Chapter One: An Acoustics Primer

2. What is Sound?

We live at the bottom of a sea of air.* As with the ocean, the farther down one goes, the greater the density of molecules and the greater the pressure it exerts on us. The average atmospheric pressure, as it is called, is measured in many different units, but the one most people are familiar with is barometric pressure (measured in millibars). Altitude, temperature and weather conditions affect barometric pressure (low barometric pressure, for example, is often associated with storm systems). If the micro-pressure level surrounding us remains steady or changes very slowly, we experience silence. Even so, individual air molecules themselves always exhibit at least a minimum rate of motion without causing perceptible pressure changes.

Sound is produced by a rapid variation in the average density or pressure of air molecules above and below the current atmospheric pressure. We perceive sound as these pressure fluctuations cause our eardrums to vibrate. When discussing sound, these usually minute changes in atmospheric pressure are referred to as sound pressure and the fluctuations in pressure as sound waves, which are a form of pressure waves. Sound waves are produced by a vibrating body, be it an oboe reed, loudspeaker cone or jet engine. The vibrating sound source causes a disturbance to the surrounding air molecules, causing them to bounce off each other with a force proportional to the disturbance.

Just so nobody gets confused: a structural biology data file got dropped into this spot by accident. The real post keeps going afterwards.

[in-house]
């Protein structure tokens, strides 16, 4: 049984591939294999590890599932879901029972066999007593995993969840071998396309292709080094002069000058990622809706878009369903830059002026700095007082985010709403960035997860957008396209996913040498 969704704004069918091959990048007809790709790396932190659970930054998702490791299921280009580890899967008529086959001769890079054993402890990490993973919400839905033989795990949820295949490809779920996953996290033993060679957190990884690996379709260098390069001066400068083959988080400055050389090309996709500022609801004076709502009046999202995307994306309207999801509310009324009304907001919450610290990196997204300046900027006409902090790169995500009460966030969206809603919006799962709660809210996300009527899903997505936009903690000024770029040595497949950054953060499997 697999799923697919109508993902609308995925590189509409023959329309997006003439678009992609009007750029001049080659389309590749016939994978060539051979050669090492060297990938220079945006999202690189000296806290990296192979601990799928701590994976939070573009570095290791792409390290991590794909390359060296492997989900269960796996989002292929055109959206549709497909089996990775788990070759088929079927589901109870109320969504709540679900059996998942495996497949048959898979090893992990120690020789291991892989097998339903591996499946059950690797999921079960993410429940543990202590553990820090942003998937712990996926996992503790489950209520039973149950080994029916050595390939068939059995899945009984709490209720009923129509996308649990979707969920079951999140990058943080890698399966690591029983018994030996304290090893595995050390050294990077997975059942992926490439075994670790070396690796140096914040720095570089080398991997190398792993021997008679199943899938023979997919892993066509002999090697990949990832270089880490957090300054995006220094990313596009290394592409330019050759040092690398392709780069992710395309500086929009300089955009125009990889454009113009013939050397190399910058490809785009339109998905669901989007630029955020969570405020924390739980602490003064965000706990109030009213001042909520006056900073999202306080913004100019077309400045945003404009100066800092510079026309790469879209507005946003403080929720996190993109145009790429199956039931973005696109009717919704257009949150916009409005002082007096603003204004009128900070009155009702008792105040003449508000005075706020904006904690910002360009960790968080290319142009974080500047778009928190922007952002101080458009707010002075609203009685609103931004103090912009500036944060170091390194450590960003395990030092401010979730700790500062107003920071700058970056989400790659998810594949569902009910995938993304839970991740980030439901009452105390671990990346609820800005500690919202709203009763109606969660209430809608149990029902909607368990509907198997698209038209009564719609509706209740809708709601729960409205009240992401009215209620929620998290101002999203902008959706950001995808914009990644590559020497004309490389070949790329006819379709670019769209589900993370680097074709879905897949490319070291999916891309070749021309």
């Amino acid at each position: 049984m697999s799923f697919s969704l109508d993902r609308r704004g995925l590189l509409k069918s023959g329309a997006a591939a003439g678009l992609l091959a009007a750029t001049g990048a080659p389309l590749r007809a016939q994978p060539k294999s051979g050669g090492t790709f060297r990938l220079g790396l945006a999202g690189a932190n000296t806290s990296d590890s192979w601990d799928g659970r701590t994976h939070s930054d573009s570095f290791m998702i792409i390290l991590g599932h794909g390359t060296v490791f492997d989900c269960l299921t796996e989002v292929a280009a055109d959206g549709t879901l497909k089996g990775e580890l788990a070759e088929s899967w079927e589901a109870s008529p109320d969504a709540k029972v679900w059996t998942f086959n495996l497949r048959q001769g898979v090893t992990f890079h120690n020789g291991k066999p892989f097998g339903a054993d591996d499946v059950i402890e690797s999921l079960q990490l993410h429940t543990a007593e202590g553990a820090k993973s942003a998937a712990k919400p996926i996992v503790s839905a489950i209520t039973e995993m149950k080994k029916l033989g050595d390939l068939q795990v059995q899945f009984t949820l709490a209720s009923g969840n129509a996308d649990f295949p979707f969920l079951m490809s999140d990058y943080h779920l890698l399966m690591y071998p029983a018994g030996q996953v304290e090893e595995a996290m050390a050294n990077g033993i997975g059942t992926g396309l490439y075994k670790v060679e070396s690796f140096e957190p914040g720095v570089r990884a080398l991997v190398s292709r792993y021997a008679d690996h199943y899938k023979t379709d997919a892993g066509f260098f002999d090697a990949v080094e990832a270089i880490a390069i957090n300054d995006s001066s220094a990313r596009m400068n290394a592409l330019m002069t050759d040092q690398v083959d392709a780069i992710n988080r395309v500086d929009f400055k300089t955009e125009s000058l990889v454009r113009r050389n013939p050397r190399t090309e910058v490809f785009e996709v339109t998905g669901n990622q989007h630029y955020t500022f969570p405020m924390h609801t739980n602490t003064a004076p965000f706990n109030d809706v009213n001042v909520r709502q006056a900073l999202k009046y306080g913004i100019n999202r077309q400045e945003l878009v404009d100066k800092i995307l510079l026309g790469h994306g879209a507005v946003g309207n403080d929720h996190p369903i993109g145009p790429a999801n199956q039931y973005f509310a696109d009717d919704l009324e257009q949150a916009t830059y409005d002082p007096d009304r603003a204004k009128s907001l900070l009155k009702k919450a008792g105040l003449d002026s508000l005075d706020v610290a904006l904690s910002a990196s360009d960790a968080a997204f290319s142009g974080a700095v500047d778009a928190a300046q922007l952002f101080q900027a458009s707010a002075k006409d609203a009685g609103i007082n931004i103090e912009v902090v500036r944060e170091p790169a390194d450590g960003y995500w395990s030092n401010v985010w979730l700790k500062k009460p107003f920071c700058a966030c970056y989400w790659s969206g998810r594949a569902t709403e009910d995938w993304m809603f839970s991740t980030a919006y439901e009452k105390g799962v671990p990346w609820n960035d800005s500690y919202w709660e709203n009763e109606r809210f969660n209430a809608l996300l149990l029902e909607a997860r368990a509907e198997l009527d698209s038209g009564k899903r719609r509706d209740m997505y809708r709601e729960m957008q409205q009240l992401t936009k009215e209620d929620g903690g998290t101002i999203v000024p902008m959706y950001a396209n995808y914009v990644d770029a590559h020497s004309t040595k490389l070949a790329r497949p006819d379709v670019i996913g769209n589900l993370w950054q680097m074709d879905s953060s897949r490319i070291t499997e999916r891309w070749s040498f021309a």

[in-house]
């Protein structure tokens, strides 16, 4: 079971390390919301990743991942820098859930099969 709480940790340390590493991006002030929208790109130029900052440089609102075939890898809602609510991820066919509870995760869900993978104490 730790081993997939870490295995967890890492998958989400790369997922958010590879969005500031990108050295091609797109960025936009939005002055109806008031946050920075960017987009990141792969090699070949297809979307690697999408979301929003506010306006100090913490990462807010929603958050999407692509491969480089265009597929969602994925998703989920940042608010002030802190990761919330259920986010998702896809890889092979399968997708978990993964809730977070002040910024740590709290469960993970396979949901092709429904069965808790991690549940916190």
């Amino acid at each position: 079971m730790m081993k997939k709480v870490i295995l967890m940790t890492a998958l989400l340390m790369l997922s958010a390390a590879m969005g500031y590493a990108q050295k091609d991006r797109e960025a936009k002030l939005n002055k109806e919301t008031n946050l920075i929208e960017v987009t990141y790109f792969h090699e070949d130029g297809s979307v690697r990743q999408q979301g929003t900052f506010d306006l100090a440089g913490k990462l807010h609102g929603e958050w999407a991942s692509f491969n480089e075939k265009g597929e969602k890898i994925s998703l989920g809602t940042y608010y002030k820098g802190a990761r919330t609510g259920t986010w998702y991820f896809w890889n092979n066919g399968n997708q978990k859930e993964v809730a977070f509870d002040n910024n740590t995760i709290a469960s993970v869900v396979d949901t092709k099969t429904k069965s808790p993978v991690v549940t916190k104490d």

Fantasy speaker cone cut-away with fantasy air molecules

The energy of their interaction creates ripples of more dense (higher pressure) to less dense (lower pressure) air molecules, that equates to pressures above and below the normal atmospheric pressure or state of equilibrium. When the molecules are pushed closer together it is called compression; when they are pulled apart, it is called rarefaction. The back and forth oscillation of pressure produces a sound wave.

rarefaction compression figure

The average distance air molecules have to travel before striking one another is called the mean free path. As you will see later on, this distance is dependent on air pressure and temperature and therefore correlates to the speed of sound. The farther a molecule has to travel before striking another, the slower the speed at which sound propagates. It is estimated the mean free path of air at sea level and room temperature is between 34 and and 65 nanometers (a nanometer is a billionth of a meter), so these molecules don't have very far to travel before colliding with another.

human ear
Amazing Factoid #1!

The threshold of human hearing, or the softest perceptible sound, corresponds to a pressure variation of less than a billionth of the current atmospheric pressure (though the threshold of hearing varies with frequency).

*In 1644, Italian physicist Evangelista Torricelli, who created the first mercury vacuum and crude barometer declared, "We live submerged at the bottom of an ocean of the element air, which by unquestioned experiments is known to have weight."